Some hosts have guests staying with them in their own homes – and allow the guests to use the family kitchen. Some hosts rent apartments, suites or entire homes that, naturally, also feature kitchens. In both cases, it can be helpful to the host to discourage use of the kitchen.


  • Extra cleaning. Even if your rental is a separate apartment, if your guests cook, you’ll be cleaning the oven at every turnover
  • Smells. If you host guests in your own home and they use your kitchen, the aromas that they think are wonderful might seem awful to you
  • Cleaning crockery and cutlery. Guests can rarely be relied upon, whether staying in a home or a separate place, to wash up fantastically. Why should they? They are on vacation after all. But you as the host will have to clean everything, or at least check it
  • Inconvenience. If hosting in your own home, you’ll have strangers in your kitchen just when you want to cook/make a cup of tea/bake bread yourself
  • And who knows if their hygiene is as good as yours?

So for several reasons, hosts may offer the kitchen as a facility but would prefer guests not to use it too often. But how?

  • Even if you are only offering a room in your home rather than a suite or apartment, can you carve out enough space for a microwave and hot drinks making facilities? You don’t want guests traipsing into your kitchen just to heat a slice of pizza and make a cup of coffee. (You can specify restrictions ‘reheating only’ in your house rules)
  • It’s a good idea to also leave the guests paper plates, plastic cutlery and disposable cups. That’s not great for the environment but can save you hours of cleaning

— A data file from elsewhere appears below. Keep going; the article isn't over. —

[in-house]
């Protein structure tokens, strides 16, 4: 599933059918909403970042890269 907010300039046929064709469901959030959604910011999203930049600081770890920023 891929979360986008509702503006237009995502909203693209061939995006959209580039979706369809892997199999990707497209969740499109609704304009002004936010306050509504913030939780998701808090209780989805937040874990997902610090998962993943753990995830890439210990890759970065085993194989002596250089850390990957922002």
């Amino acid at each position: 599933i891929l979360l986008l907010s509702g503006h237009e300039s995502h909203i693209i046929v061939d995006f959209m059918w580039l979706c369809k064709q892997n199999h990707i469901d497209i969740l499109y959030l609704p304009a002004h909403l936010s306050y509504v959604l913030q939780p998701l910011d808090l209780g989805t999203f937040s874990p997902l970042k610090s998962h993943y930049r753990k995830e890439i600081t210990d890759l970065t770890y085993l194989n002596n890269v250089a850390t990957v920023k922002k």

• Likewise, provide rolls of paper towel and paper napkins
  • Make sure that the trash can is large and that there’s a plentiful supply of liners
  • Similarly, make sure that cleaning materials are to hand. Don’t forget detergent for the dishwasher if you have one and some sort of disinfectant

Figure out why your guests have chosen a place with a kitchen, or kitchen access.

Sometimes, especially if you’re offering inexpensive accommodation in your own home, guests choose your place with kitchen access so that they can save money. Many guests who choose whole apartments also see the advantages from a financial point of view.

Do you get those coupon booklets or papers in your mailbox?

  • Collect all coupons that are for takeout/delivery food and leave them in the guest suite or apartment
  • Collect coupons for foods that can be quickly (and without being smelly) prepared in a microwave (either in the guest’s room or the kitchen). Choose items like canned foods, frozen meals for one (or two depending on the usual occupancy of the room). Avoid smelly things depending on your own foibles – I hate the smell of microwaved broccoli
  • Prepare a one-sheet list of all the reasonably priced places to eat in your neighbourhood
  • Put a selection of takeout/delivery menus in the apartment. Note that this might not be a good idea if your rental is a room in your house unless you specify no food is allowed in the rooms. Guests eating takeout Asian food in a small bedroom could leave you with quite a pong to rectify

If you’re having problems with guests cooking in your rental, whether it’s in your home or in a separate apartment, it’s important to evaluate these problems to see if you can minimise them.

For example, if your guests repeatedly leave your dishcloths or tea towels in an unsanitary condition, replace them with something disposable. If guests often burn your pans, replace them with cheaper versions. If guests break your wine glasses get plastic or very cheap ones.

Why should we have to do this? To benefit ourselves – to save ourselves time, trouble and worry.

After all, when we have kids we childproof the house and there’s nothing wrong with guest-proofing the rental.




JJ is originally from the UK and has lived in South Florida since 1994. She is the founder and editor of JAQUO Magazine. You can connect with her using the social media icons below.

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